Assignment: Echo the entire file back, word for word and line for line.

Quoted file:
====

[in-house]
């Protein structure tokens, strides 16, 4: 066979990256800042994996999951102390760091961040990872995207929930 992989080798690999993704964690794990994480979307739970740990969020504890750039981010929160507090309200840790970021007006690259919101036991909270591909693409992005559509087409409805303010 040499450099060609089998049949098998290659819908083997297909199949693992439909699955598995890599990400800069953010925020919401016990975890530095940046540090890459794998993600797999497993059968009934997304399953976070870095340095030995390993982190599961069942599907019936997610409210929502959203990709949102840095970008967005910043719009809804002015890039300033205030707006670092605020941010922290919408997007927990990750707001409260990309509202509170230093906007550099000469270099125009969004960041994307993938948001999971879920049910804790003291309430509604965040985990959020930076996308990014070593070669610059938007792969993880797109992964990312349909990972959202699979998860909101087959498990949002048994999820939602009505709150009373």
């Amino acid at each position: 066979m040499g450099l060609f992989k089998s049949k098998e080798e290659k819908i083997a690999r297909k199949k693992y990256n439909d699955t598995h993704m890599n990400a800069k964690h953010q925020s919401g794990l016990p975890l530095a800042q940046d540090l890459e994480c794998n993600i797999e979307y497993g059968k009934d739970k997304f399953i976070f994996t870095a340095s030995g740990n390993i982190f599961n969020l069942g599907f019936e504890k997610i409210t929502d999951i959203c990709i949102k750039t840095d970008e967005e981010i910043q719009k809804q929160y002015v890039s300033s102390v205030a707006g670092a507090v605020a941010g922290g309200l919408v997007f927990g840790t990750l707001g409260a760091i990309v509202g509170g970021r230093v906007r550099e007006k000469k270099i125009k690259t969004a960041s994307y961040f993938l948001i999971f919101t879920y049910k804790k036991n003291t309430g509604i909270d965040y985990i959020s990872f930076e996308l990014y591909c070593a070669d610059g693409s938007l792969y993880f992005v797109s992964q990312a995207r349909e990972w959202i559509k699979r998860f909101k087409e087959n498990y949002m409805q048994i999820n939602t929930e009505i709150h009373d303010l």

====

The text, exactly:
[in-house]
């Protein structure tokens, strides 16, 4: 066979990256800042994996999951102390760091961040990872995207929930 992989080798690999993704964690794990994480979307739970740990969020504890750039981010929160507090309200840790970021007006690259919101036991909270591909693409992005559509087409409805303010 040499450099060609089998049949098998290659819908083997297909199949693992439909699955598995890599990400800069953010925020919401016990975890530095940046540090890459794998993600797999497993059968009934997304399953976070870095340095030995390993982190599961069942599907019936997610409210929502959203990709949102840095970008967005910043719009809804002015890039300033205030707006670092605020941010922290919408997007927990990750707001409260990309509202509170230093906007550099000469270099125009969004960041994307993938948001999971879920049910804790003291309430509604965040985990959020930076996308990014070593070669610059938007792969993880797109992964990312349909990972959202699979998860909101087959498990949002048994999820939602009505709150009373």
């Amino acid at each position: 066979m040499g450099l060609f992989k089998s049949k098998e080798e290659k819908i083997a690999r297909k199949k693992y990256n439909d699955t598995h993704m890599n990400a800069k964690h953010q925020s919401g794990l016990p975890l530095a800042q940046d540090l890459e994480c794998n993600i797999e979307y497993g059968k009934d739970k997304f399953i976070f994996t870095a340095s030995g740990n390993i982190f599961n969020l069942g599907f019936e504890k997610i409210t929502d999951i959203c990709i949102k750039t840095d970008e967005e981010i910043q719009k809804q929160y002015v890039s300033s102390v205030a707006g670092a507090v605020a941010g922290g309200l919408v997007f927990g840790t990750l707001g409260a760091i990309v509202g509170g970021r230093v906007r550099e007006k000469k270099i125009k690259t969004a960041s994307y961040f993938l948001i999971f919101t879920y049910k804790k036991n003291t309430g509604i909270d965040y985990i959020s990872f930076e996308l990014y591909c070593a070669d610059g693409s938007l792969y993880f992005v797109s992964q990312a995207r349909e990972w959202i559509k699979r998860f909101k087409e087959n498990y949002m409805q048994i999820n939602t929930e009505i709150h009373d303010l």